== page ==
May went by in a blur of political fever. It says something of how chaotic May was that this post is almost a month late. In the middle, I escaped from the house on a cloudy day, and saw the sea. The boy, despite the fact that he was fully clothed and the sand was still damp from the previous night’s rain, ran full-pelt onto the beach and then flung himself down entirely into the sand, absolutely delighted. Bath-time took a little longer that night. It was a wonderful morning, and much-needed respite in a month of intensity.
Also, the boy moved on completely from Magic Man: this month his imaginary superhero of choice was Emery, a more complex character who moves from being a Baddy to becoming a Goody (the first two films are about his travels as a baddy, but the following two are about his conversion into a goody and subsequent travels as a goody). Emery has a sidekick called Defender. I played Defender for much of May – I suspect it was not as much fun as being Emery.
Launch of Compassionate Britain
The election happened, and everyone thought it would be a coalition government of some kind, but then the Conservatives won a majority. This means we are now looking at a £12 billion cut to the welfare budget, and as they are not touching the largest proportion of the welfare budget which is spent on pensions (over 55% spent on state pensions), the cuts will fall (yet again) on the poor, the sick, the disabled, the unemployed.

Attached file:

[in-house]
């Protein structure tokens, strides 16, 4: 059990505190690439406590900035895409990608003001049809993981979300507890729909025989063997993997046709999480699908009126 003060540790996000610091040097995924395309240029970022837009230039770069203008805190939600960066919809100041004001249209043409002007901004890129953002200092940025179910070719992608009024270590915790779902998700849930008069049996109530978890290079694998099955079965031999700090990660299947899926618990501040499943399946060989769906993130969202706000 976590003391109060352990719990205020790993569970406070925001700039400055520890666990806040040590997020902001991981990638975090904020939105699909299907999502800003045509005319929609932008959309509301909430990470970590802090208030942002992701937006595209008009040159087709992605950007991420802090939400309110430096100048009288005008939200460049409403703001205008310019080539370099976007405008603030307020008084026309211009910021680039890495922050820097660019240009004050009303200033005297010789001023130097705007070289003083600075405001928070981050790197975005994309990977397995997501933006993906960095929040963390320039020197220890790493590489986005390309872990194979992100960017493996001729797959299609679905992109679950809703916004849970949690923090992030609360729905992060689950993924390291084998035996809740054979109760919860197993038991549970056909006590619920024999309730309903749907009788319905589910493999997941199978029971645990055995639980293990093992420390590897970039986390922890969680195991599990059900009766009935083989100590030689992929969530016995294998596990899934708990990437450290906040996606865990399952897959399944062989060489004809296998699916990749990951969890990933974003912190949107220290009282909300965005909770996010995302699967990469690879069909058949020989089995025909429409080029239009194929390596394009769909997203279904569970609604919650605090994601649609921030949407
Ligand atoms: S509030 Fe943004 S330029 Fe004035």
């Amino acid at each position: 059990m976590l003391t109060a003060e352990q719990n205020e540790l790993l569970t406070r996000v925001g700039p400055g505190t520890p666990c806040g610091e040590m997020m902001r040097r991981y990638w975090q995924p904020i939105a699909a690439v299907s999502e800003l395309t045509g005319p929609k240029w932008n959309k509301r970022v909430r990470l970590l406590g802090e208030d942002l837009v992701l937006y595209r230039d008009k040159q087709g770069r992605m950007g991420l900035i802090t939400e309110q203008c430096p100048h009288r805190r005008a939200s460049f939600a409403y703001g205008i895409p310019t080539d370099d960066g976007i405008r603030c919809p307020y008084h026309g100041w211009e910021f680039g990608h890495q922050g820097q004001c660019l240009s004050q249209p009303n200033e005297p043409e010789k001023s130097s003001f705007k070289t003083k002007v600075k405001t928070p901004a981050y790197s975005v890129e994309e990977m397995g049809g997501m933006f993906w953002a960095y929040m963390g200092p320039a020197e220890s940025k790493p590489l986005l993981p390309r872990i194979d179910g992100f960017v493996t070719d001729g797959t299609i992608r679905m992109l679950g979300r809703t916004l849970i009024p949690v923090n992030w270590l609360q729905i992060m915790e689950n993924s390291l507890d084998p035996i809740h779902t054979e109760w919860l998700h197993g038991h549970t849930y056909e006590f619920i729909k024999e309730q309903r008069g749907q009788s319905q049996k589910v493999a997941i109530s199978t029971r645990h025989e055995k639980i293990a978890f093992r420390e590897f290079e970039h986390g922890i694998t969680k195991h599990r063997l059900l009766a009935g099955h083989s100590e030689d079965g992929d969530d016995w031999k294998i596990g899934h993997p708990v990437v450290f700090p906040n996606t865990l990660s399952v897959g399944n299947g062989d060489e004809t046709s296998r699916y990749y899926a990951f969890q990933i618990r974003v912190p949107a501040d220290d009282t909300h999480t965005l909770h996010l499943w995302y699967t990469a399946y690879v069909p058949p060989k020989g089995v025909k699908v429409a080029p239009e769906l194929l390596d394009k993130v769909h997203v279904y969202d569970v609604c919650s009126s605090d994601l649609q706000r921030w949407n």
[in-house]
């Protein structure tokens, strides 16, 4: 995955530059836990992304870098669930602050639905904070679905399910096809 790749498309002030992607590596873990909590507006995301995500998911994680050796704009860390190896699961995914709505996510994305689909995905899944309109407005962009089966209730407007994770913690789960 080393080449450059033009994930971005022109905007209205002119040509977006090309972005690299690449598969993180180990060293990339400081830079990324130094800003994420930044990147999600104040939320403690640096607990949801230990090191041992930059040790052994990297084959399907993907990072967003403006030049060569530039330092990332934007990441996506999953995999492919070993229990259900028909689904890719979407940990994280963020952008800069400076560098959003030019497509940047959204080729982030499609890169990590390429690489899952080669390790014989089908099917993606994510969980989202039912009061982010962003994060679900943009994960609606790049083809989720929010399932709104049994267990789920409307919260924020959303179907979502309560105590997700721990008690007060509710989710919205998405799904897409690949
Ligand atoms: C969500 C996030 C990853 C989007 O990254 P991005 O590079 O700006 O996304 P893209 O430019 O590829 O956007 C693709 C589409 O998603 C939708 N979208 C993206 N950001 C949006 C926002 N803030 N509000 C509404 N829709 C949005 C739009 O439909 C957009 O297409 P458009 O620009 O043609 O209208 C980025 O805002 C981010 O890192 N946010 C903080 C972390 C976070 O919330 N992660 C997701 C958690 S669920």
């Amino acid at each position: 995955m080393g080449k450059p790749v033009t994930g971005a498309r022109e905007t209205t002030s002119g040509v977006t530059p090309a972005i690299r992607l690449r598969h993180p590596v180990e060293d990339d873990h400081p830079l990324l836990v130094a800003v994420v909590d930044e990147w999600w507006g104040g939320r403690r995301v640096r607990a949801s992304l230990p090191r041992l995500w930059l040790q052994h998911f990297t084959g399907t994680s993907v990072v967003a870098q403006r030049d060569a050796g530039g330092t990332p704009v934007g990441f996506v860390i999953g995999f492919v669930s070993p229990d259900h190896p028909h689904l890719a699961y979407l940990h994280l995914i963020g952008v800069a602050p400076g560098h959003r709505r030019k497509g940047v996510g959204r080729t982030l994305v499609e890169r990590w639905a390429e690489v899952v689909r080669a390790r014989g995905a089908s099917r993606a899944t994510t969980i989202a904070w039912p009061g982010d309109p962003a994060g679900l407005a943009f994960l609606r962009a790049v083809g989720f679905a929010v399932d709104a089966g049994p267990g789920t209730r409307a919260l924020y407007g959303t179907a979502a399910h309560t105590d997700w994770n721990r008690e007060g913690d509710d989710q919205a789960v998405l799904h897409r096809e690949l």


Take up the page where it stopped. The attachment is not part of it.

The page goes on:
Something in me snapped, and I just had to do something, so I spent a week writing an open letter that went up on Archbishop Cranmer’s blog, and it exploded – 13,500 views in the first 36 hours. It launched Compassionate Britain – a grassroots campaigning organisation, seeking to unite Christians and others to speak up for disabled people, keeping the government accountable to uphold social justice and compassion in the light of the cuts disproportionately targeted at disabled people. I started replying to the comments (which I do not recommend reading, as many of them are offensive to disabled people and those with ME), but after the numbers got to 300 comments, I stepped back. Last time I looked, there were c. 650 comments on there.
Despite some unpleasantness, the vast majority of people, from across the whole political spectrum, got in touch with me to say how moved they were by my piece, and that they were writing to their MP as a result. I am hoping that, in the days before the expected emergency budget in the beginning of July, more people will write, and that MPs will start to listen. (Have you written yet?)
It was pretty much all about Compassionate Britain this month, but I did manage to finish two books I’d started reading earlier.